|Publication number||US5638022 A|
|Application number||US 08/347,421|
|Publication date||Jun 10, 1997|
|Filing date||Jun 25, 1992|
|Priority date||Jun 25, 1992|
|Publication number||08347421, 347421, PCT/1992/5229, PCT/US/1992/005229, PCT/US/1992/05229, PCT/US/92/005229, PCT/US/92/05229, PCT/US1992/005229, PCT/US1992/05229, PCT/US1992005229, PCT/US199205229, PCT/US92/005229, PCT/US92/05229, PCT/US92005229, PCT/US9205229, US 5638022 A, US 5638022A, US-A-5638022, US5638022 A, US5638022A|
|Inventors||Graham P. Eatwell|
|Original Assignee||Noise Cancellation Technologies, Inc.|
|Export Citation||BiBTeX, EndNote, RefMan|
|Patent Citations (8), Non-Patent Citations (4), Referenced by (15), Classifications (11), Legal Events (7)|
|External Links: USPTO, USPTO Assignment, Espacenet|
This invention relates to a control system for canceling periodic or nearly periodic disturbances. Features of this control system include a delayed inverse filter, a variable delay and, optionally, a comb filter. Unlike previous systems, little or no adaption is required and, since the system is based in the time domain rather than the frequency domain, the computation required does not increase with the number of harmonics to be controlled.
The control system has many applications including the active control of sound and vibration and the selective removal of periodic noise in communications signals.
The principle of reducing unwanted disturbance by generating a disturbance with the opposite phase is well documented. The technique is often referred to as active control to distinguish from passive control where the elements of the system are incapable of generating disturbances. Nelson and Elliot, "Active Control of Sound", Academic Press (1992) review some of the work done to date.
The earliest technique in this field was done by P. Lueg who described an actuator and sensor coupled by a simple negative feedback loop in U.S. Pat. No. 2,043,416.
The main shortcoming of this system is that the disturbance can only be reduced over a limited range of low frequencies. This is because of the finite response time of the control system (the time taken for a signal sent to the actuator to cause a response at the sensor). The control loop cannot compensate for the phase shifts associated with this delay, and so only operates at low frequencies where the phase shifts are small. The gain of the feedback loop must be low at other frequencies to maintain the stability of the system. This is achieved by incorporating a low pass filter into the loop--which introduces additional delay.
The range of applicability of active control systems has been extended by the use of more modern adaptive control techniques such as those described by B. Widrow and S. D. Stearns in "Adaptive Signal Processing", Prentice Hall (1985). In U.S. Pat. No. 5,105,377, Ziegler achieves feedback system stability by use of a compensation filter but the digital filter must still try to compensate for the phase characteristics of the system. This is not possible in general, but when the disturbance has a limited frequency bandwidth the digital filter can be adapted to have approximately the right phase characteristic at the frequencies of interest. The filter characteristic therefore depends on the disturbance as well as the system to be controlled and must be changed as the noise changes.
One class of disturbances for which this approach can be successful is periodic disturbances. These are characterized by a fundamental period, a time over which the disturbance repeats itself. Disturbances are not often exactly periodic, but any disturbance where the period changes over a timescale longer than that over which the disturbance itself changes can be included in this class.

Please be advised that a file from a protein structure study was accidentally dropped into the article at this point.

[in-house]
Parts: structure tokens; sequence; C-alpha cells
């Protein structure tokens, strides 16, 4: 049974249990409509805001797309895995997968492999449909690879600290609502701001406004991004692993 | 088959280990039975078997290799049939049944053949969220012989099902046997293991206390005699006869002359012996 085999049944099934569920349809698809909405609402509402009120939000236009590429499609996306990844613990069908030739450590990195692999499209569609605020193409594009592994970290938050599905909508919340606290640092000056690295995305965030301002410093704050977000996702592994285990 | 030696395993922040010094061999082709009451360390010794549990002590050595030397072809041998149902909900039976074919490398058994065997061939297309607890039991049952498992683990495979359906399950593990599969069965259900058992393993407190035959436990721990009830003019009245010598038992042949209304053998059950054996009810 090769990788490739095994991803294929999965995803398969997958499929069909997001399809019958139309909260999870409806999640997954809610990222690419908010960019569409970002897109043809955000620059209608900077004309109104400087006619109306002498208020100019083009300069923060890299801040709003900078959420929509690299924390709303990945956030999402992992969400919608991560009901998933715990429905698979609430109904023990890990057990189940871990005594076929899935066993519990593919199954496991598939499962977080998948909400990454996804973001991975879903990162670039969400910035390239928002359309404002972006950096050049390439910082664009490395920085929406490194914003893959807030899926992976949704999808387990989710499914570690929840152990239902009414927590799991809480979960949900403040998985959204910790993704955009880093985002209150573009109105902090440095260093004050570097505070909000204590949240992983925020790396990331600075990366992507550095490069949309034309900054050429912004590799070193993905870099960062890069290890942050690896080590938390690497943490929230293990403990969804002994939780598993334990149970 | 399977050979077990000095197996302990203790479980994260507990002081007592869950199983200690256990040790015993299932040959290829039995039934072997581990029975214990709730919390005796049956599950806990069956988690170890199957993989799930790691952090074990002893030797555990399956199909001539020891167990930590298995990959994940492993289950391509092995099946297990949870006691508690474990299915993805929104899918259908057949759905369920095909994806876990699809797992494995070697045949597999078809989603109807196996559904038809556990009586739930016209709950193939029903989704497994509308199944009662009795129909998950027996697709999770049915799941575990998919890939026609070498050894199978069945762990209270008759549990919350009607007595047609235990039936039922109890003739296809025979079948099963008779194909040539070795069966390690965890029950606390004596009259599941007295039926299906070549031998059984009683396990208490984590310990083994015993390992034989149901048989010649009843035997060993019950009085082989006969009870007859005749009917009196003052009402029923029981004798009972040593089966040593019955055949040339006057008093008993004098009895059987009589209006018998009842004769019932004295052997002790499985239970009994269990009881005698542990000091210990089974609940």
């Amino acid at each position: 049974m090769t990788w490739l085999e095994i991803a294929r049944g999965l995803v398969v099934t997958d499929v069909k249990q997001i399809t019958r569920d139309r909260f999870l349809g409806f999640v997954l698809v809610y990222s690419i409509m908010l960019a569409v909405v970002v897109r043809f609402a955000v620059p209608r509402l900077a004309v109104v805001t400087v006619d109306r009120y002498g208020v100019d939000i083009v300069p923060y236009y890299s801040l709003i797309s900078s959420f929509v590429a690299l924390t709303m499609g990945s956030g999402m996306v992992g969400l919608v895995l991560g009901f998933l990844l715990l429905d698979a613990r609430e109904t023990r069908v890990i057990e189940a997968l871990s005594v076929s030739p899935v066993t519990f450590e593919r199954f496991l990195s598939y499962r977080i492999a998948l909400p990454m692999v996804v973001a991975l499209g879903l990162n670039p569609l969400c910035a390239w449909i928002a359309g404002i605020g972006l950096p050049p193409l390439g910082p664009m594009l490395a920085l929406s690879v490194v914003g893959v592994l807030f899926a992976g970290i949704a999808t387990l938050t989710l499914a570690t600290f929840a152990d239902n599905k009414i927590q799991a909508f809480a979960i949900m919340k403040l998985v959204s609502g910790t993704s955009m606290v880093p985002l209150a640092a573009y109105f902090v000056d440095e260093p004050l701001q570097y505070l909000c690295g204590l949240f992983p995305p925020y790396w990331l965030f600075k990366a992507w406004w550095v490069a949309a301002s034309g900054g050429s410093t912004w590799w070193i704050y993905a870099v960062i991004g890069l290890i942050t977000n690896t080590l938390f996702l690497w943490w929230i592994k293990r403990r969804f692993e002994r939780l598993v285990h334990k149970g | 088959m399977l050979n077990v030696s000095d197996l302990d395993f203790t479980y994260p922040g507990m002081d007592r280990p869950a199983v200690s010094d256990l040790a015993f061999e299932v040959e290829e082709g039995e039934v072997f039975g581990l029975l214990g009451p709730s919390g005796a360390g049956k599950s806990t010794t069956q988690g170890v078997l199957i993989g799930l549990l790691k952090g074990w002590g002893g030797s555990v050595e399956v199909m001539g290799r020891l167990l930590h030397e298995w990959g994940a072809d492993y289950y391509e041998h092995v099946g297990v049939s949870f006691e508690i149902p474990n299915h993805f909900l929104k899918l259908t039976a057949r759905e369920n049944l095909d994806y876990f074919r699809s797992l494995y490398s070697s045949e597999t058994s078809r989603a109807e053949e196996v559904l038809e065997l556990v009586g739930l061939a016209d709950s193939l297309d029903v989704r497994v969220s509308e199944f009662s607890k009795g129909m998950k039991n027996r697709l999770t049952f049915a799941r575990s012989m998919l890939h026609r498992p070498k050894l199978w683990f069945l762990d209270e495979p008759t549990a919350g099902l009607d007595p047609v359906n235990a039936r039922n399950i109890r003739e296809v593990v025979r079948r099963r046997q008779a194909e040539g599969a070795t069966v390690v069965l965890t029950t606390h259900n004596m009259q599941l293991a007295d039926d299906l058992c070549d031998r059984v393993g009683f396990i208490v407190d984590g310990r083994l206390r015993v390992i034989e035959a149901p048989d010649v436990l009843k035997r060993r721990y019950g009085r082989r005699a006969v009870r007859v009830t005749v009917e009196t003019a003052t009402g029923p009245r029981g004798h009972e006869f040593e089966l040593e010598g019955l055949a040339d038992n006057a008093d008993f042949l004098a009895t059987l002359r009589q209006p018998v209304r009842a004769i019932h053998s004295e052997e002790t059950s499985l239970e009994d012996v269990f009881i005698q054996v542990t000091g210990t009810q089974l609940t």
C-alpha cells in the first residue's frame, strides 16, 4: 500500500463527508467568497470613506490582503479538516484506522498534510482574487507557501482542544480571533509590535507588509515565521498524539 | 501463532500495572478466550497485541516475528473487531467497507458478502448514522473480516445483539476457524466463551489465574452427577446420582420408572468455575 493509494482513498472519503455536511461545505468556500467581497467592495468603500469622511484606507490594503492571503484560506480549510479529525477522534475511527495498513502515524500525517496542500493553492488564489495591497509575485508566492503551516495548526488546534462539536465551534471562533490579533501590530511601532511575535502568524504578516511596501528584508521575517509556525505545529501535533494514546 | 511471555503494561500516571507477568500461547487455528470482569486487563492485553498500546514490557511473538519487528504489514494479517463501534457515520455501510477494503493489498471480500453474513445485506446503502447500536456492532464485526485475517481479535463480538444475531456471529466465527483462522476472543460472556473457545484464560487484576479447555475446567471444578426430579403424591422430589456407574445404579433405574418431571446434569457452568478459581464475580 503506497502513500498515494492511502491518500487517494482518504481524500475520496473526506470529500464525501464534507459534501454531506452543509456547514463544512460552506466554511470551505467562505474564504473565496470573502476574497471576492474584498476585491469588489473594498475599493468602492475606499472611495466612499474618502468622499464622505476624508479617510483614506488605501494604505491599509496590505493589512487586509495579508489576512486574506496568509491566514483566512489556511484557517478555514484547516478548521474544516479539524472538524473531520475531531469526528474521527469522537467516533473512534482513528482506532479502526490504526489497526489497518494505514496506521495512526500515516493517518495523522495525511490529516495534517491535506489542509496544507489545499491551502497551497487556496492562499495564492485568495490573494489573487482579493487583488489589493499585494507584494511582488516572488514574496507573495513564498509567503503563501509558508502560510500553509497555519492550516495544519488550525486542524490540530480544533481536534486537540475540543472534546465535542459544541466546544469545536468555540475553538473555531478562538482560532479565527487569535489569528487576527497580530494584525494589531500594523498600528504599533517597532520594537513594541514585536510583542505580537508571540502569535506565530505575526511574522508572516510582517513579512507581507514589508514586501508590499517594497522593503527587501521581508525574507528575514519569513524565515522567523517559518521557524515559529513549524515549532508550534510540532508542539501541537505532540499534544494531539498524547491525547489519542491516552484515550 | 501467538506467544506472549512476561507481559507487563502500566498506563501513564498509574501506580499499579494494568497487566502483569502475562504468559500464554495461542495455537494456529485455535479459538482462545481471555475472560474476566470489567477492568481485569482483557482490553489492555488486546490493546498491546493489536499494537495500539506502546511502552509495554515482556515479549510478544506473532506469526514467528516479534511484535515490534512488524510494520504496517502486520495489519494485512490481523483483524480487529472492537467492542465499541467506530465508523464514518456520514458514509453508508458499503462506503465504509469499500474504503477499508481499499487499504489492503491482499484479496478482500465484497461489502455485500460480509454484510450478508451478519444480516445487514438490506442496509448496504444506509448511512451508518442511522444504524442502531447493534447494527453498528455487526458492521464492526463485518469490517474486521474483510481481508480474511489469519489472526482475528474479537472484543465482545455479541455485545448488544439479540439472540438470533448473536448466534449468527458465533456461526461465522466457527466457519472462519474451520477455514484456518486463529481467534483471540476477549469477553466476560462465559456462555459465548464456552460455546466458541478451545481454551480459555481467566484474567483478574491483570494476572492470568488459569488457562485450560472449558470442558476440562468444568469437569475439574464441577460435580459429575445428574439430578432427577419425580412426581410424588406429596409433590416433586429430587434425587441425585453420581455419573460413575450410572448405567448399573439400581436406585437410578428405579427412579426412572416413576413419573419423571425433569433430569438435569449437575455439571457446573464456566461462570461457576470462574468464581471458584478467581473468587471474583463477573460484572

Several approaches have been put forth for controlling periodic disturbances including that described by C. Ross in U.S. Pat. No. 4,480,333. The patent describes a feedforward control system in which a tachometer signal is fed through an adaptive digital filter. There is no description of the form of the tachometer signal but it contains no information on the amplitude of the disturbance to be controlled and thus the filter must again be adapted in response to the disturbance. Chaplin et al, in U.S. Pat. No. 4,153,815, describe the method of wave form synthesis, where a model of one cycle of the desired control signal is stored and then sent repetitively to the actuator. Nelson and Elliot, infra, describe the equivalence of these two approaches in the special case where the period remains constant.
In U.S. Pat. No. 4,490,841, Chaplin et al recognize the benefit of splitting the stored waveform into its frequency components. The advantage of this step is that each frequency component can be adapted independently. This can improve the ability of the system to adapt to rapidly changing disturbances and can reduce the computational requirements associated with this adaption. Others have recognized this technique such as Swinbanks in U.S. Pat. No. 4,423,289 which describes the use of Frequency Sampling Filters and the equivalence of time or frequency domain weights.
In all of the above systems the filters have to be adjusted to cope with changing disturbances. This requires processing power and so adds costs to the control system. In addition, all of the systems above become increasingly complicated as the number of harmonics in the disturbance increase. This is a problem for disturbances which are impulsive in nature--such as the sound from the exhaust or inlet of an internal combustion engine.
Accordingly, it is an object of this invention to provide a control system for periodic disturbances that requires little or no adaption.
Another object of this invention is to provide a control system based in the time domain for canceling periodic disturbances.
A further object of this invention is to provide a unique system for controlling the cancellation of periodic disturbances wherein the amount of computation required does not increase with the number of harmonics to be controlled.
These and other objects of this invention will become apparent when reference is had to the accompanying drawings in which